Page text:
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Resolved: On balance, economic globalization benefits worldwide poverty reduction

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Voting Style: Open Point System: 7 Point
Started: 12/3/2015 Category: Economics
Updated: 2 years ago Status: Post Voting Period
Viewed: 668 times Debate No: 83380
Debate Rounds (5)
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No new arguments last round. Con may rebut my opening arguments in their first speech


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Let's get this started! Good luck to Con


Having been somewhat equivocal in my opening statement, I should also therefore present a more one-sided argument for debate purposes. I am all in favor of globalization, which engenders economic growth but also significant challenges for some countries.

The most significant challenge for developed countries is the large number of unskilled-jobs that have been exported. In Europe a bit less than the US, since said exports went to Eastern-Europe countries that have become members of the EU.

Which does not mean that the EU is off the hook. There still exists a daunting challenge amongst its founding nations who have significant levels of unemployment, most of which is located amongst unskilled workers, and the young who (though skilled) cannot find jobs due economic factors.

Too often when considering the EU and the US, we think of both in equivalent terms. Both have similar socioeconomic contexts (though the EU is almost double the population of the US). Both have long-standing trading ties, which link companies in tight cooperation as well as competition amongst multinationals. And yet both are remarkably different economically.

Despite these factors, whereas the US has significantly reduced its unemployment level (down from 10% at its height and around 5.5% today), the EU has not had quite the same success. It's unemployment rate is a bit less than double that of the US at 9.6%. For Europe to reduce its rates further it must most certainly stimulate growth. But how?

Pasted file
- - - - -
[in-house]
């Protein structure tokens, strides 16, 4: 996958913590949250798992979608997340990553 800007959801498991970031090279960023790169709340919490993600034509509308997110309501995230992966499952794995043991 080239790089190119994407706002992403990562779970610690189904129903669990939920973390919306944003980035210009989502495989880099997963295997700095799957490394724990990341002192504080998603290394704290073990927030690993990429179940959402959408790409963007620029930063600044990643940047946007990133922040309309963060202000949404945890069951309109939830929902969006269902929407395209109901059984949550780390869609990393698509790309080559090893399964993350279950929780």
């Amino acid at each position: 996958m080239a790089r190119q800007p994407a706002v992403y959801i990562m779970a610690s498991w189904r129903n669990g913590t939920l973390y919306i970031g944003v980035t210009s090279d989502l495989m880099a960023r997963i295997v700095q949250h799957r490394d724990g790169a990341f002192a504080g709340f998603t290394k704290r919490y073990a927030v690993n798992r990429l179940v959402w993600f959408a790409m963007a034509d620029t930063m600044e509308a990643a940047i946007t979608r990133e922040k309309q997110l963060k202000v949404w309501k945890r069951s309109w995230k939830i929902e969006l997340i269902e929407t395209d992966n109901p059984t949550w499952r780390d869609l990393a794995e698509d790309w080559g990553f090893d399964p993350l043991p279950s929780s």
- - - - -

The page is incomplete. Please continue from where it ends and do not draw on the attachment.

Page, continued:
The conventional wisdom of employing Keynesian Stimulus Spending is deemed by many as not possible with the high debt-levels of some EU-countries. (Remember, the Maastricht Treaty requires national debt to be maintained at most 3% of GDP. ) Without Stimulus Spending, the Central Bank is reduced to Quantitative Easing to nudge banks to offer easier lending conditions. Which may or may not work.

Efforts should be made to forgive national-debt exceeding Maastricht levels for at least the next 3 years, thus allowing more Stimulus Spending in the countries. This is likely not to please Germany, however, that has been against breaches of the Maastricht rules.

The present situation therefore does not augur well for the EU, and therefore there is a tendency to seek more growth from external trade (beyond the EU and into the Globalized Economy). We can only hope this strategy works - because it must ...
Debate Round No. 1


kingkd forfeited this round.


LafayetteBis forfeited this round.
Debate Round No. 2


Contention 1 Reduces War

Empiric. Decreases chance of civil war 28%

Katherine Barbieri, University of South Carolina “Economic Globalization and Civil

War” 11-1-2005

"How large is the effect of globalization in reducing the risk of civil war presence? To answer this question, we estimate how much the probability that a state will experience civil war would change if it moved from the average level of some attribute of globalization to one standard deviation above average, holding all other variables at their mean values. We find that states

with high Trade are about 28% less likely to experience War than those with average Trade;

LDCs with high Trade are 29% less likely. States with high FDI are 14% less likely to experience War than those with average FDI (17% for LDC). High FPI reduces the likelihood of War by 29% (27% for LDCs) compared to the average level of FPI. For LDCs with high Internet, the likelihood of War is 52% less than with average Internet. 2"

Contention 2- Technology Advances

Globalization creates the sharing and importing of new technologies that greatly affect countries.

According to PRABHU PINGALI AND TERRI RANEY Agricultural and Development Economics Division, Food and Agriculture Organization of the United Nations,

"The Green Revolution was a large increase in crop production in developing countries achieved by the use of fertilizers, pesticides, and high-yield crop varieties.